State measure to allow inmates help fight wildfires in California

Bay Area

SAN FRANCISCO, Calif. (KRON) – California inmates who have been helping to put out wildfires are getting a chance to pursue a permanent career in firefighting.

It’s thanks to a state measure lawmakers approved this week.

Former inmates who took part in a firefighting program run by the Department of Corrections will get their records cleared so they can apply for a firefighting job.

But only if their crimes did not include arson, murder, kidnapping, sexual assault, or any felony that could get them the death penalty.

One of the bill’s co-authors believes this will reduce the risk of them landing in prison again after their release.

“If you want to reduce recidivism rates if you want to make sure someone is successful when they get out of prison give them opportunities. And there’s no doubt especially with those who have been fighting fires they have earned respect. And whether they earn an expungement or not should at least be up for debate and it should be something that a judge should be able to decide. But I think many of those that are fighting these fires are absolutely doing the exact same work as the firefighters that are trained and licensed that are bravely fighting these fires. So these are individuals that have worked hard, they paid their debt to society, and they are trained in a field that we so desperately need people in,” San Jose Assemblymember Ash Kalra said.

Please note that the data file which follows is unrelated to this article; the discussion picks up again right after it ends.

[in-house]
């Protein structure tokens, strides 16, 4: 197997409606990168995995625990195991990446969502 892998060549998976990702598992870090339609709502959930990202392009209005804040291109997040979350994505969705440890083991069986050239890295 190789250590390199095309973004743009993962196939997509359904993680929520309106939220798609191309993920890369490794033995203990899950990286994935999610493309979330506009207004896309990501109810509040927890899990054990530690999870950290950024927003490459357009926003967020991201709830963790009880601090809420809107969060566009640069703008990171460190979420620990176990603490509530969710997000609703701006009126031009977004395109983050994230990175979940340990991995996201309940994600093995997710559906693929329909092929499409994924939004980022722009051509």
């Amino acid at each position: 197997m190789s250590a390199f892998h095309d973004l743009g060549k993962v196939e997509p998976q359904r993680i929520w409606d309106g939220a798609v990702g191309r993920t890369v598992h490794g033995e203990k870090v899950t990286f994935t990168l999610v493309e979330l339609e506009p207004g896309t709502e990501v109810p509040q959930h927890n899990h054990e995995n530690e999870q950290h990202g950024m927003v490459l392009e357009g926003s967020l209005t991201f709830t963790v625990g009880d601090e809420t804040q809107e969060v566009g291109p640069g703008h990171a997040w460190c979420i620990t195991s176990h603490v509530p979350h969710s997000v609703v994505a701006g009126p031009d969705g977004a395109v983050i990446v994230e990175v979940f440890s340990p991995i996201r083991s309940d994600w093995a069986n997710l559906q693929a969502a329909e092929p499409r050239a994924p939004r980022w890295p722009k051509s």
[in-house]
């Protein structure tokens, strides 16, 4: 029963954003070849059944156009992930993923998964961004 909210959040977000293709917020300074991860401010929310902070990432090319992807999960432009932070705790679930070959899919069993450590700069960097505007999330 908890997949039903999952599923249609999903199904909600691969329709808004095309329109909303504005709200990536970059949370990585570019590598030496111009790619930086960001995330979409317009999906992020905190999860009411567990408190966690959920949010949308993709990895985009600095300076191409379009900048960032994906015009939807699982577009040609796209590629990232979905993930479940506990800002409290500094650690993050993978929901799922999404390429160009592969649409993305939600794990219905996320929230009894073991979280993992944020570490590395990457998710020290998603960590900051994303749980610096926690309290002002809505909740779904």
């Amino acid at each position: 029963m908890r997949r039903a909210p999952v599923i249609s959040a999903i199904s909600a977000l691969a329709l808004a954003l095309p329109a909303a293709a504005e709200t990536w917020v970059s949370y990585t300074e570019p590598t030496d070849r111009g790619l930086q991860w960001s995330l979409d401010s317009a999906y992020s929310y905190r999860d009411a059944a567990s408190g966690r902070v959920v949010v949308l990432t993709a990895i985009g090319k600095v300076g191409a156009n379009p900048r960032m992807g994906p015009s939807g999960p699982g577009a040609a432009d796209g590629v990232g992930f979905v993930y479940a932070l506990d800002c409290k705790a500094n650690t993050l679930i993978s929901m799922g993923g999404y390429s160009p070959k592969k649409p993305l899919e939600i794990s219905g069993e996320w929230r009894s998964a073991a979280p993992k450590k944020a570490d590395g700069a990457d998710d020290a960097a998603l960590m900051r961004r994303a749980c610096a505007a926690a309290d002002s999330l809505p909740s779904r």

Inmate firefighters are often the first sent to the scene to create fire lines using hand tools. 

During the pandemic many of them were unable to help this year which highlighted how heavily the state relies on their work. 

As of August 25, there are more than 1,300 incarcerated firefighters. 

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